by Professor John F. Brady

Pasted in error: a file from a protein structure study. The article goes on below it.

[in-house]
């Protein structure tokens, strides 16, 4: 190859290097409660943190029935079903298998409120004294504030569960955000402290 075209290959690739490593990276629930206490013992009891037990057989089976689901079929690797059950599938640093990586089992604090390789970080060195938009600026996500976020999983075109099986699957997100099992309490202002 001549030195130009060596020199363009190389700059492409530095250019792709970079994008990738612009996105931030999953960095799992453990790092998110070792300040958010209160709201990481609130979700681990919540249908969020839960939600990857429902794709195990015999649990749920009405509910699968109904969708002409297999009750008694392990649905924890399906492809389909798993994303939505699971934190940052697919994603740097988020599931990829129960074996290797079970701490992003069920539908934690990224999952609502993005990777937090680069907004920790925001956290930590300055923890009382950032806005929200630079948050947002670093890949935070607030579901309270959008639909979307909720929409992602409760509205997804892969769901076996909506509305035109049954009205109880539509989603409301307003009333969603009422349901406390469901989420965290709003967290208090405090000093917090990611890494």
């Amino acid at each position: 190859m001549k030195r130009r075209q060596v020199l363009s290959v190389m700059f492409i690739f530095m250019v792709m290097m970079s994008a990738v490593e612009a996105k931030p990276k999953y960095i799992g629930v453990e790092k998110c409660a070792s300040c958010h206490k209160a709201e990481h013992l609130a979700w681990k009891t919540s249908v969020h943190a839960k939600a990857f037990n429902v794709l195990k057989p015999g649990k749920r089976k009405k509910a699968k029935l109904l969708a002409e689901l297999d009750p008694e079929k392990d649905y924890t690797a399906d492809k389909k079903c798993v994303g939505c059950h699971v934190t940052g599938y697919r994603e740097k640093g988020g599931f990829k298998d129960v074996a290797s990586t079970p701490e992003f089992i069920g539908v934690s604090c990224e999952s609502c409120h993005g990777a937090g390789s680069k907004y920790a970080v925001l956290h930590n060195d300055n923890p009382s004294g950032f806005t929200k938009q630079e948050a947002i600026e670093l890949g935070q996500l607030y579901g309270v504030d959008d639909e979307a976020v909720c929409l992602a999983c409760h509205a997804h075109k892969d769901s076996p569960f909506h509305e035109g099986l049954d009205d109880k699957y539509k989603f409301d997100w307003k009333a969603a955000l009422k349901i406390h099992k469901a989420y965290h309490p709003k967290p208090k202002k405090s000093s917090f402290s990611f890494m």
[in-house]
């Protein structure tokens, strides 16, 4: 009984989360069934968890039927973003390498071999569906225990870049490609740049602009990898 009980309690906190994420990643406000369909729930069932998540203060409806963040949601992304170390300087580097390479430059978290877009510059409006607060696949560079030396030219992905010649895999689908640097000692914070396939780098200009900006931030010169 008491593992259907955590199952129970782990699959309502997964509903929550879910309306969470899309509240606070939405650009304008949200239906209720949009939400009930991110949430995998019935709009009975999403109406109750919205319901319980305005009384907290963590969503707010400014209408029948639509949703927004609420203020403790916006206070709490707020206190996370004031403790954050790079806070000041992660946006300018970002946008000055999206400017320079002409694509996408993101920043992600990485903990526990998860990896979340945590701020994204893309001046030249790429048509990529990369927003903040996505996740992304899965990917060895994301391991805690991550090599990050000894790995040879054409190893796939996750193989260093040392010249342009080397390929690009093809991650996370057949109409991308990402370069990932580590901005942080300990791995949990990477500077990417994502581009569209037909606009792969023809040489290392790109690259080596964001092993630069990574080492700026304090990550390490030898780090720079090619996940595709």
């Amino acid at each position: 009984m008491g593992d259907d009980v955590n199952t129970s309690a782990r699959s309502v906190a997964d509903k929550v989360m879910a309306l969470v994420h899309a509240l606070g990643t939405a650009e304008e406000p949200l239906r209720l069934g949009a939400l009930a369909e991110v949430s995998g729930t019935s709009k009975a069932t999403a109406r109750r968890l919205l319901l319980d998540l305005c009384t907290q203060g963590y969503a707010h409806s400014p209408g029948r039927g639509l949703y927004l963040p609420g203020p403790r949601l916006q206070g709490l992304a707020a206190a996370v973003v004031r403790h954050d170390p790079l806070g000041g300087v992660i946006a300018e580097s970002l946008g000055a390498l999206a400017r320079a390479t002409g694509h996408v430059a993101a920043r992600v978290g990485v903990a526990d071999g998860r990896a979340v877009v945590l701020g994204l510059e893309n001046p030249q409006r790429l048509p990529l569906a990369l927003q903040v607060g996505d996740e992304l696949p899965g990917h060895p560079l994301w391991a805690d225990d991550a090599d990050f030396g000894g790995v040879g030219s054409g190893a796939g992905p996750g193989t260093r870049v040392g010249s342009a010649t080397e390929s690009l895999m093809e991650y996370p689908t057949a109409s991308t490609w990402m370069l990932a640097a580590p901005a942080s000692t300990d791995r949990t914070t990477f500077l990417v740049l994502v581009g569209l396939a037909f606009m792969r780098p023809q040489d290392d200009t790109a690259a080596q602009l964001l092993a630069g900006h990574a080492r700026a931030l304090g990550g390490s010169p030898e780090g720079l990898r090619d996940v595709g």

Abstract: The design of nanoengines that can convert stored chemical energy into motion is a key challenge of nanotechnology, especially for engines that can operate autonomously. Recent experiments have demonstrated that it is possible to power the motion of nanoscale and microscale objects by using surface catalytic reactions â€“ so-called catalytic nanomotors. The precise mechanism responsible for this motion is not known, although a number of ideas have been put forth. Here, a very simple mechanism is proposed: osmotic propulsion. A surface chemical reaction creates local concentration gradients of the reactive and product species which generate a net osmotic force on the motor. The concentration distributions are governed by the ratio between the surface reaction velocity and the diffusion velocity of the reactants. For slow reactions the reaction velocity determines the self-propulsion. When surface reaction dominates over diffusion the osmotic velocity cannot exceed the diffusive speed of the reactants. The implications of these features for different reactant concentrations and motor sizes are discussed. Theoretical predictions are compared with Brownian Dynamics simulations. Through osmotic propulsion the motor is able to harness the ever-present random thermal motion via a chemical reaction to achieve directed autonomous motion.
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